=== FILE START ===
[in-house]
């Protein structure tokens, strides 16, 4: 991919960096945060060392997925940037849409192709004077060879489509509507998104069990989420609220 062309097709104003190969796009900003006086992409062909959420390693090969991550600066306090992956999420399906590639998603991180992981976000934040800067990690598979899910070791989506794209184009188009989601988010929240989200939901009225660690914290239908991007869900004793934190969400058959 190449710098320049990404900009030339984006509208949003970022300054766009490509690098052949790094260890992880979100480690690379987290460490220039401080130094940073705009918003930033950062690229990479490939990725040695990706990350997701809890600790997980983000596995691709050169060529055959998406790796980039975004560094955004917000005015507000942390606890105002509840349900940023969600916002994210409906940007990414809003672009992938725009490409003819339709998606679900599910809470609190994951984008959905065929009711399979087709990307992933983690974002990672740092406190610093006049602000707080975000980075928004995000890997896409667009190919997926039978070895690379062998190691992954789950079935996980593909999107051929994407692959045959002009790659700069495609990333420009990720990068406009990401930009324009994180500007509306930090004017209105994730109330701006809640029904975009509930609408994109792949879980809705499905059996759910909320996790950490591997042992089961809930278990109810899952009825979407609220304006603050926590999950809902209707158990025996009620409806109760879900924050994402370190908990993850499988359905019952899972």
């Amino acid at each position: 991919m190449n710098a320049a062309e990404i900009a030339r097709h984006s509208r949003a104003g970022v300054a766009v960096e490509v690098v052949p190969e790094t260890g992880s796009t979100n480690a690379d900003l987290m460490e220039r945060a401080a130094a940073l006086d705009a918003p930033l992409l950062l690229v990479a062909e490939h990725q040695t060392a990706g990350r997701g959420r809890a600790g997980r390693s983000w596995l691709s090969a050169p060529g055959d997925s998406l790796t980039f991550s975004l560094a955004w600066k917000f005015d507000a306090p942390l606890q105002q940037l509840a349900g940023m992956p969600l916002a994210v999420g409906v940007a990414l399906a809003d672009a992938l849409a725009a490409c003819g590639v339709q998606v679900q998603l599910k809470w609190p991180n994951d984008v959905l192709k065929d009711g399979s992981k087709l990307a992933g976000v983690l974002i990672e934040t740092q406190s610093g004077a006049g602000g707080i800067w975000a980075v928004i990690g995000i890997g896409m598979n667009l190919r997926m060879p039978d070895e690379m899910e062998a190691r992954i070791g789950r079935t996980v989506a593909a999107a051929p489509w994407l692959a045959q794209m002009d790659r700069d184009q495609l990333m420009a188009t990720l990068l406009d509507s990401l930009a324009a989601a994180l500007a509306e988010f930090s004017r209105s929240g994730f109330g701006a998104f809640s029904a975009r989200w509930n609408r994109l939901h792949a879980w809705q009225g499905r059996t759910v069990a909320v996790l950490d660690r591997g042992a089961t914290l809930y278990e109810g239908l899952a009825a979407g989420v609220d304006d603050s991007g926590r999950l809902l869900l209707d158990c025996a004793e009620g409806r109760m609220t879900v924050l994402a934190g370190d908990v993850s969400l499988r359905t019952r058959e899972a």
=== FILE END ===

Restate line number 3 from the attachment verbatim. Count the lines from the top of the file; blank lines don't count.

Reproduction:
């Amino acid at each position: 991919m190449n710098a320049a062309e990404i900009a030339r097709h984006s509208r949003a104003g970022v300054a766009v960096e490509v690098v052949p190969e790094t260890g992880s796009t979100n480690a690379d900003l987290m460490e220039r945060a401080a130094a940073l006086d705009a918003p930033l992409l950062l690229v990479a062909e490939h990725q040695t060392a990706g990350r997701g959420r809890a600790g997980r390693s983000w596995l691709s090969a050169p060529g055959d997925s998406l790796t980039f991550s975004l560094a955004w600066k917000f005015d507000a306090p942390l606890q105002q940037l509840a349900g940023m992956p969600l916002a994210v999420g409906v940007a990414l399906a809003d672009a992938l849409a725009a490409c003819g590639v339709q998606v679900q998603l599910k809470w609190p991180n994951d984008v959905l192709k065929d009711g399979s992981k087709l990307a992933g976000v983690l974002i990672e934040t740092q406190s610093g004077a006049g602000g707080i800067w975000a980075v928004i990690g995000i890997g896409m598979n667009l190919r997926m060879p039978d070895e690379m899910e062998a190691r992954i070791g789950r079935t996980v989506a593909a999107a051929p489509w994407l692959a045959q794209m002009d790659r700069d184009q495609l990333m420009a188009t990720l990068l406009d509507s990401l930009a324009a989601a994180l500007a509306e988010f930090s004017r209105s929240g994730f109330g701006a998104f809640s029904a975009r989200w509930n609408r994109l939901h792949a879980w809705q009225g499905r059996t759910v069990a909320v996790l950490d660690r591997g042992a089961t914290l809930y278990e109810g239908l899952a009825a979407g989420v609220d304006d603050s991007g926590r999950l809902l869900l209707d158990c025996a004793e009620g409806r109760m609220t879900v924050l994402a934190g370190d908990v993850s969400l499988r359905t019952r058959e899972a």